Running in the Hot Summer Sun

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Running in the heat

    As I get older, the more I love the summer time. It seems like our winters are getting longer and our summers shorter. At least it seems this way in the North East. Our springs and falls and more like an extended winter compared to what they used to be. So, I am beginning to cherish summer more and more every year. And with that comes running in the summer heat.

 

     I’ve been an athlete for as long as I can remember, and I’d like to share some things I’ve learned over the years both from personal experience and from coaches along the way. Our summers get super hot and sticky in Northeast PA. Regardless of where you live it’s important to know how to run in the heat of the summer. Dehydration and heat stroke are a real and dangerous thing and everyone, not just runners, should take precautions in the intense heat.

 

Running in the Summer Heat

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5 Tips to Run in the Heat

  1. Avoid running during the peak sun and temperature hours of the day. This might mean you have to get up a little earlier or wait a little longer before you get your run in. Many people like to get their run in early in the morning, which is honestly the best time to do it. Before the heat gets too hot and the sun too strong. There are many benefits to getting your workout done in the morning. 
  1. Hydrate. Hydrate. Hydrate. Drink water before you run, especially if you plan to run later on. Make sure you are hydrating throughout the day to prevent dehydration from the heat. There are many studies on the relationship between room temperature versus cold water with regard to working out and dehydration. Which one is better? The simple answer is it depends. The most important thing is for you to drink water, so I recommend drinking it at the temperature that will cause you to drink the most of it.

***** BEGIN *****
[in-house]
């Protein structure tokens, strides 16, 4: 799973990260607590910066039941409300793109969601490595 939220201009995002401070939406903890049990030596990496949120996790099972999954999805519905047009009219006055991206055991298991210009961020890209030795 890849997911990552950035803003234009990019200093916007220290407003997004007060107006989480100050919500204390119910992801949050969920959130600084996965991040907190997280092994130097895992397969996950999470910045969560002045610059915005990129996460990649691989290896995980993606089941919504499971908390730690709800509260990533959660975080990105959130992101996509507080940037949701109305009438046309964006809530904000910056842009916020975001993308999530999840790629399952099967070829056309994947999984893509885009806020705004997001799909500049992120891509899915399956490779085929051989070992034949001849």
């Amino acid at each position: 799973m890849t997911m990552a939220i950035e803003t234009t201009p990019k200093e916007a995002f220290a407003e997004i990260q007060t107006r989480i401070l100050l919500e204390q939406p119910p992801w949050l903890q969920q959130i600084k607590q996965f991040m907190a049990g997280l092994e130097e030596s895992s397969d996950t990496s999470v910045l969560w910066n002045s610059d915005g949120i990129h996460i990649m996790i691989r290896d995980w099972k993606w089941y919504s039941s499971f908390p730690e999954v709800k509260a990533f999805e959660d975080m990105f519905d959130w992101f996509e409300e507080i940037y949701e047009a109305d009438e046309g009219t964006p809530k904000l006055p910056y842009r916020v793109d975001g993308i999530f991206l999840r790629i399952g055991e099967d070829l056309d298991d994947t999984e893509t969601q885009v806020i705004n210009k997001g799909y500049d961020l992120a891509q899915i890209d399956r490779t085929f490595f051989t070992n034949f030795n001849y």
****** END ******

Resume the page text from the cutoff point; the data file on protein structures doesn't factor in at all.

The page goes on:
1. Wear light clothing. Use a hat to protect yourself from the sun. Your body temperature increases when you work out, so prepare by wearing lighter clothing. If you have ever watched a marathon or a race on TV you will notice many runners wearing tank tops and shorts even if it’s cold outside. It’s all about managing your core temperature and by doing so it prevents them over heating and can increase performances. It’s much easier to run in the cold than the hot summer temperatures. 
  1. Carry water with you if you can. Depending on the length of your run, it is advisable to take water with you. This allows you to hydrate throughout the duration of your run and can prevent you from getting dehydrated.
  1. If you are start to feel lightheaded, dizzy, nausea/vomiting or have a severe headache immediately stop, find shade and call for help. This is the time for cold water. Please note that there is a difference between heat exhaustion and heat stroke. Here is information from the CDC on the differences. When in doubt call 911 for medical attention.

 

I hope this helps! Be safe out there!

 

Ashley

running in the heat
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